Jeff Musillo: Making relatable characters is all about how a writer approaches his or her story. I once heard Bryan Cranston in an interview talk about Walter White and, when asked about dealing with the sometimes contemptible nature of that character, Cranston said something about how it’s not his job to judge Walter White, but that it is his job to bring the character to life and maintain his existence in a way that Walter White would actually exist. It’s the same thing with creating and writing literary characters. The writer shouldn’t judge. The writer should ask, What would this character do next and why would this character do such a thing? By doing so, characters become fuller and more human.
Q: When you write, are you intending to strictly entertain your readers or do you want to deliver a message or two? Similarly, is your visual art intended to say something?
Jeff Musillo: It’s a little of both. When I write and when I paint I am the first audience member for the particular project. So I start writing and painting things I’d like to visualize. And then the story or the painting takes itself where it wants to go and I just follow. But I do believe someone who works in an artistic way is usually trying to say something – sometimes they’re saying something silly, sometimes they’re saying something significant. And sometimes, when everything is clicking, delivering a message and entertaining a reader can go hand in hand.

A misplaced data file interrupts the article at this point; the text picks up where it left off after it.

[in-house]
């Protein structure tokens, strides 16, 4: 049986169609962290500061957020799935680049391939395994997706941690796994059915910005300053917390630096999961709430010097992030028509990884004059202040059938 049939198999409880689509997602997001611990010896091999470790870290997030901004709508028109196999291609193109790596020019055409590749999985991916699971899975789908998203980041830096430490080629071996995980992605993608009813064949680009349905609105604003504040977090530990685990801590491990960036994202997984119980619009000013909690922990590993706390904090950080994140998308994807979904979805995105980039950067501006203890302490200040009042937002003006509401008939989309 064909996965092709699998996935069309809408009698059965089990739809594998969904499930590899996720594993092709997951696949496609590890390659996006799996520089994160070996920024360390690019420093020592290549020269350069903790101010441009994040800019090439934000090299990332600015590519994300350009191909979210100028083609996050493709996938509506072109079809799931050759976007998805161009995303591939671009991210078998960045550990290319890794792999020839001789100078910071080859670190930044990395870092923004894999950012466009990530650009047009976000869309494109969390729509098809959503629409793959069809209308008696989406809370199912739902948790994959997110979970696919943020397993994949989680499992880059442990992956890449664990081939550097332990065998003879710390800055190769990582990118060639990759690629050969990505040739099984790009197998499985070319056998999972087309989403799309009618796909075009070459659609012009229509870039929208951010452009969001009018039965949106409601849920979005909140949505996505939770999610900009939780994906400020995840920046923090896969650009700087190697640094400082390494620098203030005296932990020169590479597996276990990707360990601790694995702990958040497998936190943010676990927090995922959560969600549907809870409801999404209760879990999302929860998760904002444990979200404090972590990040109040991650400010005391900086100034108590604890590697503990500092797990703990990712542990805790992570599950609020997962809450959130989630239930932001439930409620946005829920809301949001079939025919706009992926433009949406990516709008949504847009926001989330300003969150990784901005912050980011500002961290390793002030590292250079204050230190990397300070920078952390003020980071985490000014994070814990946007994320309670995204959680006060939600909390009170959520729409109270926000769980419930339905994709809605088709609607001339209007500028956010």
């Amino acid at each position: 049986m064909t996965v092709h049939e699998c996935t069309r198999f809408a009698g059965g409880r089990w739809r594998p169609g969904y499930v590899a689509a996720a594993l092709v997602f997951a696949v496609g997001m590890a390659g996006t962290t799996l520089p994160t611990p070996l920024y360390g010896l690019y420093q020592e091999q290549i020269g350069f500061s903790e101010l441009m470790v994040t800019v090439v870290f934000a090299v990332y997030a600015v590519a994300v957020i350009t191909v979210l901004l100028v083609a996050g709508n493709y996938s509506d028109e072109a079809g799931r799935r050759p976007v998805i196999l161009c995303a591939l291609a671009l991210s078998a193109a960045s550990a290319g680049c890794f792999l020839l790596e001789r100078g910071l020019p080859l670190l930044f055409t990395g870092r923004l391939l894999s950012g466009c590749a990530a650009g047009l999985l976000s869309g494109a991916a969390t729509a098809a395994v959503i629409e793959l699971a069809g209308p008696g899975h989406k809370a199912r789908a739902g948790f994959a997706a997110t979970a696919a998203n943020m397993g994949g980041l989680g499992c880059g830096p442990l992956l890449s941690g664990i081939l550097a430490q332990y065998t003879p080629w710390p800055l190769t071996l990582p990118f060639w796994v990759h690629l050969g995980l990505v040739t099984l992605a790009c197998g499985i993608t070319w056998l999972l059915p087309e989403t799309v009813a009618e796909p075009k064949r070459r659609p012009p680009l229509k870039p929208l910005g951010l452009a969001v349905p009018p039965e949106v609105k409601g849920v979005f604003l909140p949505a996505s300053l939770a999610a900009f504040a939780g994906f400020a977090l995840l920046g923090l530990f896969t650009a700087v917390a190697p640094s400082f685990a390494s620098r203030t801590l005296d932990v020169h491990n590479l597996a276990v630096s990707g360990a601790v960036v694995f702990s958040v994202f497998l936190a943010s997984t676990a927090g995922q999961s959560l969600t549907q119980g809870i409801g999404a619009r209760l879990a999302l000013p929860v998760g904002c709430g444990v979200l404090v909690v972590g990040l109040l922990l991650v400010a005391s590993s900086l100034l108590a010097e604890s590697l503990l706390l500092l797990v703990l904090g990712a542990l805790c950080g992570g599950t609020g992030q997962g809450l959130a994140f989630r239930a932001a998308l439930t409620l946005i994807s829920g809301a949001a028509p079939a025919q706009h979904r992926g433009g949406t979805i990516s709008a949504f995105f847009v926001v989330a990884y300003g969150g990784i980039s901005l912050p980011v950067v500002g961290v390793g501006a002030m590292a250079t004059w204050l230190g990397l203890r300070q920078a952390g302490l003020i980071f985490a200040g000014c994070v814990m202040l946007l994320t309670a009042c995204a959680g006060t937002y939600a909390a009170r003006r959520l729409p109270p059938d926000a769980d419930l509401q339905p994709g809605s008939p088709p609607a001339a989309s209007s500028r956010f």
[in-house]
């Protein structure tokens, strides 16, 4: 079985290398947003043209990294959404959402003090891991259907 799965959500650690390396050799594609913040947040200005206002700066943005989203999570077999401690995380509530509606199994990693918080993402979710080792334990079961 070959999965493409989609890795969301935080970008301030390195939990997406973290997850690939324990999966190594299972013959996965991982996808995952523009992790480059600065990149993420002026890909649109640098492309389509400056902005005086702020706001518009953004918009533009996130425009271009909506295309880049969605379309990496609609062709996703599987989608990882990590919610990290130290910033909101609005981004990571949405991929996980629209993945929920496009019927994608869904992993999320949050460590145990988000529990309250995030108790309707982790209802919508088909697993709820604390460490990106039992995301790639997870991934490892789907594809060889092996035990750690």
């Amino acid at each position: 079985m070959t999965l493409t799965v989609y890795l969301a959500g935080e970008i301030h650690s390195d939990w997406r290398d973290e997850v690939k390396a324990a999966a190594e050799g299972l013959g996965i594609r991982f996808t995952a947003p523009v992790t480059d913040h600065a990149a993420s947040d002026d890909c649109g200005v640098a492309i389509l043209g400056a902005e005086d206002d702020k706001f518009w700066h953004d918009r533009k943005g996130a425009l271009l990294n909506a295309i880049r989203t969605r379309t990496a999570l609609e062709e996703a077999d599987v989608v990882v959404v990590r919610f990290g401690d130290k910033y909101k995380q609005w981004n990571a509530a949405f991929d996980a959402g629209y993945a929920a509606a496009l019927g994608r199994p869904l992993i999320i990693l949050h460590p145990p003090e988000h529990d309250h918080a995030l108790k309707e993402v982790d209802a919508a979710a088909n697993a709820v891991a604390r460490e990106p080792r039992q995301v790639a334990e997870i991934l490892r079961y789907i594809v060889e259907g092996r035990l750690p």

Q: THE ETERNAL ECHO is your fourth published novel, and you are also a visual artist, actor, and director. Do you prefer any of these creative outlets more than the other? Or does each of them produce a different sense of satisfaction?